Check it out:
Rotator Cuff Program #2: Weeks 1-3
- A1: Standing unilateral DB overhead press (neutral grip), 4 x 8-10, 2/0/X/0, 60 seconds rest
- A2: Wide overhand grip cable pulldowns, 4 x 8-10, 2/0/X/0, 60 seconds rest
- B1: Decline DB triceps extension, 4 x 10-12, 3/0/1/0, 60 seconds rest
- B2: Seated cable rope face pull, 4 x 10-12, 2/0/2/0, 60 seconds rest
- C1: Seated zottman curl, 4 x 10-12, 3/0/1/0, 60 seconds rest
- C2: Cable adducted external rotations, 4 x 10-12, 2/0/2/0, 60 seconds rest
This first 3-week phase is designed to lay the foundation for the rest of the training cycle. On the overhead presses and the lat pulldowns I recommend you perform all of your sets 1-2 reps shy of failure.
For example here is what your sets of seated DB overhead presses might look like:
- Set #1: 80’s x 10 reps
- Set #2: 80s x 10 reps
- Set #3: 80’s x 9 reps
- Set #4: 80’s x 8 reps
It is extremely important that you use the correct “2/0/2/0” tempo on both the seated face pulls and the cable external rotations. The slower concentric and eccentric tempos will enhance your ability to properly recruit the external rotators.
Rotator Cuff Program #2: Weeks 4-6
- A1: Seated military press from pins (shoulder-width grip), 6 x 6/4/2**, 4/0/X/0, 90 seconds rest
- A2: Narrow neutral grip pull ups, 6 x 6/4/2**, 4/0/X/0, 90 seconds rest
- B1: Lying ez-bar extensions (to forehead), 4 x 5-7, 2/1/X/0, 60 seconds rest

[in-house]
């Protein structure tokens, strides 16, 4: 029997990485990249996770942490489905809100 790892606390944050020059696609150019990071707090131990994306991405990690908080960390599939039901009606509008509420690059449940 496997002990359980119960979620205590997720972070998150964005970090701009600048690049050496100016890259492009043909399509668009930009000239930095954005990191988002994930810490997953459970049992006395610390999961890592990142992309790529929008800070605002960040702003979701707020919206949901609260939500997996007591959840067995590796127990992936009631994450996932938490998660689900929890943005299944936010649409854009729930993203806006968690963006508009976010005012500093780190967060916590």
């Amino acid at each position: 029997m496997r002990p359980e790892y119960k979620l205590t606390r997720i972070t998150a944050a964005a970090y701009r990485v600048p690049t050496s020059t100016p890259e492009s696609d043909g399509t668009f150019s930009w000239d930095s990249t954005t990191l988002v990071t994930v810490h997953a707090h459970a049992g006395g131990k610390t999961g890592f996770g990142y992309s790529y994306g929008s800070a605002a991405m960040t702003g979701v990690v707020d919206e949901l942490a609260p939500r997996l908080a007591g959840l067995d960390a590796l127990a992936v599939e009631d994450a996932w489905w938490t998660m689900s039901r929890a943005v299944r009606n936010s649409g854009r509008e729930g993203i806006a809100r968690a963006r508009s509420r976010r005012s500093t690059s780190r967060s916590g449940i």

- B2: T-bar row, 4 x 7-9, 2/0/X/0, 60 seconds rest
- C1: Seated DB external rotations (arm abducted / supported), 4 x 6-8, 3/0/X/0, 60 seconds rest
- C2: Preacher ez-bar curl (wide / pronated grip), 4 x 6-8, 3/0/X/0, 60 seconds rest
**Performed as a 6/4/2 wave loading scheme. Perform 6 reps on your 1st set, 4 reps on your 2nd set, 2 reps on your 3rd set, 6 reps on your 4th set, 4 reps on your 5th set, and 2 reps on your 6th set.
For weeks 4-6 you are going to use the 6/4/2 wave loading scheme. For example:
- Set #1: 6 reps
- Set #2: 4 reps
- Set #3: 2 reps
- Set #4: 6 reps
- Set #5: 4 reps
- Set #6: 2 reps
This is a fantastic way to boost your maximal strength. You get to flirt with some relatively lower rep ranges but without burning out your central nervous system. You should already notice a significant increase in your rotator cuff strength compared to your first 1-3 week phase.
Rotator Cuff Program #2: Weeks 7-9